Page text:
Stephanie D. Wilson

PERSONAL DATA: Born in 1966 in Boston Massachusetts. Enjoys snow skiing, music, stamp collecting and traveling.

EDUCATION: Graduated from Taconic High School, Pittsfield, Massachusetts, in 1984; received a bachelor of science degree in engineering science from Harvard University in 1988 and a master of science degree in aerospace engineering from the University of Texas in 1992.

ORGANIZATIONS: American Institute of Aeronautics and Astronautics.

EXPERIENCE: After graduating from Harvard in 1988, Wilson worked for 2 years for the former Martin Marietta Astronautics Group in Denver, Colorado. As a loads and dynamics engineer for Titan IV, Wilson was responsible for performing coupled loads analyses for the launch vehicle and payloads during flight events. Wilson left Martin Marietta in 1990 to attend graduate school at the University of Texas. Her research focused on the control and modeling of large, flexible space structures. Following the completion of her graduate work, she began working for the Jet Propulsion Laboratory in Pasadena, California, in 1992. As a member of the Attitude and Articulation Control Subsystem for the Galileo spacecraft, Wilson was responsible for assessing attitude controller performance, science platform pointing accuracy, antenna pointing accuracy and spin rate accuracy. She worked in the areas of sequence development and testing as well. While at the Jet Propulsion Laboratory, Wilson also supported the Interferometery Technology Program as a member of the Integrated Modeling team, which was responsible for finite element modeling, controller design, and software development.

NASA EXPERIENCE: Selected by NASA in April 1996, Wilson reported to the Johnson Space Center in August 1996. Having completed 2 years of training and evaluation, she is qualified for flight assignment as a mission specialist. She was initially assigned technical duties in the Astronaut Office Space Station Operations Branch to work with space station payload displays and procedures. She then served in the Astronaut Office CAPCOM Branch, working in Mission Control as a prime communicator with on-orbit crews. Following her work in Mission Control, Wilson was assigned technical duties in the Astronaut Office Shuttle Operations Branch involving the space shuttle main engines, external tank and solid rocket boosters. A veteran of three space flights, STS-121 in 2006, STS-120 in 2007, and STS-131 in 2010, Wilson has logged more than 42 days in space.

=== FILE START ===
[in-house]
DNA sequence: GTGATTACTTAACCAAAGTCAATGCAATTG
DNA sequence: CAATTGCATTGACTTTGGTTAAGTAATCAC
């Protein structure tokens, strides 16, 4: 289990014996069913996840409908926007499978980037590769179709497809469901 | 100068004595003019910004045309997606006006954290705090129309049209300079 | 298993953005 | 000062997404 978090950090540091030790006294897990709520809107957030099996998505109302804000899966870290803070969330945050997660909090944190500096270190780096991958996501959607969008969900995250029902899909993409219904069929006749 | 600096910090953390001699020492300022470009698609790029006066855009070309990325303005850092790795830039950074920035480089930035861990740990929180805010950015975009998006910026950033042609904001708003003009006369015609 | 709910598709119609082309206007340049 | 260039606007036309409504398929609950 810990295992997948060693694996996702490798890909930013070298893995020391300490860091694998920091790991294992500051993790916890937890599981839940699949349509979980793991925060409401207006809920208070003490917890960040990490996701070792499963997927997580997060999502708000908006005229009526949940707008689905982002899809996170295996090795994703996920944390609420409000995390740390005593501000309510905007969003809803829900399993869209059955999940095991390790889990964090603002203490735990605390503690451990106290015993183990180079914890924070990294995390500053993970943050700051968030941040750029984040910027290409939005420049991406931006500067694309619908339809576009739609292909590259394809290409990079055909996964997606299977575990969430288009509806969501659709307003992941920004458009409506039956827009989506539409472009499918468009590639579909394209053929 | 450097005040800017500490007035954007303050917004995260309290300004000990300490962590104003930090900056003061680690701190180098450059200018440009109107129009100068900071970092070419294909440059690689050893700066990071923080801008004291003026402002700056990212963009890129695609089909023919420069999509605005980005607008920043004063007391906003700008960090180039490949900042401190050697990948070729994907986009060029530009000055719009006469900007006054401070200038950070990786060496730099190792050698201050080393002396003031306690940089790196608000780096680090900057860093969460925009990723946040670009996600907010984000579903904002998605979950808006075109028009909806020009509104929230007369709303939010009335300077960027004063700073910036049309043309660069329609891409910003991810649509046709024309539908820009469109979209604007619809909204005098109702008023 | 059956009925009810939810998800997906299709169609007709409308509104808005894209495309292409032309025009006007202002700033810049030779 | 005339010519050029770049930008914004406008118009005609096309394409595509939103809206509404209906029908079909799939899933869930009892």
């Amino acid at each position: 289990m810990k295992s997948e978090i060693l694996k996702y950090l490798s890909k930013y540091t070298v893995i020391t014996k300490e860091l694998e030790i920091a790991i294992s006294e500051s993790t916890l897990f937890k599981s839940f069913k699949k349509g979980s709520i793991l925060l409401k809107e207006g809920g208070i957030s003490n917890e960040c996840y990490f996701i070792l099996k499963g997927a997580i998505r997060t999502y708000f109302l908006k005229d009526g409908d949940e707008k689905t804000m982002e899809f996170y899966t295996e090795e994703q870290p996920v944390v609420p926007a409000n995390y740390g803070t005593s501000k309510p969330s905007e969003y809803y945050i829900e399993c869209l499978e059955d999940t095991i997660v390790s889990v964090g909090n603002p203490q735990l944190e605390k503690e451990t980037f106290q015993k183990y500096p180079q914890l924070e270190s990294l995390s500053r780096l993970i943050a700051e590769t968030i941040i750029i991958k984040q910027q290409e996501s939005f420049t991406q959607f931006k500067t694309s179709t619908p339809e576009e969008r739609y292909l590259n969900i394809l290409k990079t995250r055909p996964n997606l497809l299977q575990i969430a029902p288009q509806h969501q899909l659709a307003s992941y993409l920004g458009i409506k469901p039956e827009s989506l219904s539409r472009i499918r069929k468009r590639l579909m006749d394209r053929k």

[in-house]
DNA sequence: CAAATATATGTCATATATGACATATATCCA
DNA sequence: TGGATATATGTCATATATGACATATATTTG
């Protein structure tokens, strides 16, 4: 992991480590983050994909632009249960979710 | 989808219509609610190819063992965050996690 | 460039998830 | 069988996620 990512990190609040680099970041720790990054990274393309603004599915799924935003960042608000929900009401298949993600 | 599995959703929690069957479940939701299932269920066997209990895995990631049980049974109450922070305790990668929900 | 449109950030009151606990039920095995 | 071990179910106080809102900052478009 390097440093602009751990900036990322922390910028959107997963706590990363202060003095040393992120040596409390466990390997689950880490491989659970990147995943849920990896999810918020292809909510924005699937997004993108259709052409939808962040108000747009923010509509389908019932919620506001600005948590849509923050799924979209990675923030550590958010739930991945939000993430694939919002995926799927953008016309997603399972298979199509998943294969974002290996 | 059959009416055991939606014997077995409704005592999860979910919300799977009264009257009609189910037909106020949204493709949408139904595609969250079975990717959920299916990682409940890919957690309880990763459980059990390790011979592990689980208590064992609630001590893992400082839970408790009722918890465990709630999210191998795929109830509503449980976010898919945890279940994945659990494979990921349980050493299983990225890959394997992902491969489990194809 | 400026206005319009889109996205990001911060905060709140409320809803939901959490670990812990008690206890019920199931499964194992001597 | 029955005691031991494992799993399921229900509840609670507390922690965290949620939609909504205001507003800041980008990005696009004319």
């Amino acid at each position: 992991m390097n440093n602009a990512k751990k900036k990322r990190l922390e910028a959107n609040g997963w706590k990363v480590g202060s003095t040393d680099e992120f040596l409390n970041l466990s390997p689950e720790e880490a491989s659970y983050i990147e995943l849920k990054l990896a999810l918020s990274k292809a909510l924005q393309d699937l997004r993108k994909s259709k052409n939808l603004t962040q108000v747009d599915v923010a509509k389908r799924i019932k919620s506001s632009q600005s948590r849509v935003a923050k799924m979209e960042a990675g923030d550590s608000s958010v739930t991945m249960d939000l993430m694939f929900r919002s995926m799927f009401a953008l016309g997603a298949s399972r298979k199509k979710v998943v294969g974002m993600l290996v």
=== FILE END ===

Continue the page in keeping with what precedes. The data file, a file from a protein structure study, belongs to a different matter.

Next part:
SPACE FLIGHT EXPERIENCE: STS-121 (July 4 to July 17, 2006), was a return-to-flight test mission and assembly flight to the International Space Station. During the 13-day flight, the crew of Space Shuttle Discovery tested new equipment and procedures that increase the safety of space shuttles, repaired a rail car on the International Space Station and produced never before-seen, high-resolution images of the Shuttle during and after its July 4th launch. Wilson supported robotic arm operations for vehicle inspection, multipurpose logistics module installation and EVAs and was responsible for the transfer of more than 15,000 pounds of supplies and equipment to the ISS. The crew also performed maintenance on the space station and delivered a new Expedition 13 crewmember to the station. The mission was accomplished in 12 days, 18 hours, 37 minutes, 54 seconds.

STS-120 Discovery (October 23 to November 7, 2007) launched from and returned to land at the Kennedy Space Center, Florida. Designated as flight 10A in the ISS assembly sequence, it was also a crew rotation flight, delivering an Expedition 16 crewmember and returning with an Expedition 15 crewmember. During the STS-120 mission, the Node 2 module named “Harmony” was delivered to the International Space Station. This element opened up the capability for future international laboratories to be added to the station. In addition, the P6 solar array was relocated from the Z1 Truss to the end of the port side of the Integrated Truss Structure. During the redeploy of the array, the array panels snagged and were damaged. An unplanned spacewalk was successfully performed to repair the array. Wilson was responsible for robotic arm operations for vehicle inspection and EVA support, and she served as the flight engineer, assisting the commander and pilot with space shuttle systems. The mission was accomplished in 238 orbits, traveling 6.2 million miles in 15 days, 2 hours, 23 minutes.

STS-131 Discovery (April 5 to April 20, 2010), a resupply mission to the International Space Station, was launched at night from the Kennedy Space Center. On arrival at the station, Discovery’s crew dropped off more than 27,000 pounds of hardware, supplies, experiments and equipment, including a tank full of ammonia coolant that required three spacewalks and robotics to install it, new crew sleeping quarters and experiment racks. During the mission, Wilson was primarily responsible for robotics and EVA support using the space station robotic arm. On the return journey, the Leonardo Multi-Purpose Logistics Module (MPLM) inside Discovery’s payload bay was packed with more than 6,000 pounds of hardware, science results and used supplies. The STS-131 mission was accomplished in 15 days, 02 hours, 47 minutes,10 seconds and traveled 6,232,235 statute miles in 238 orbits.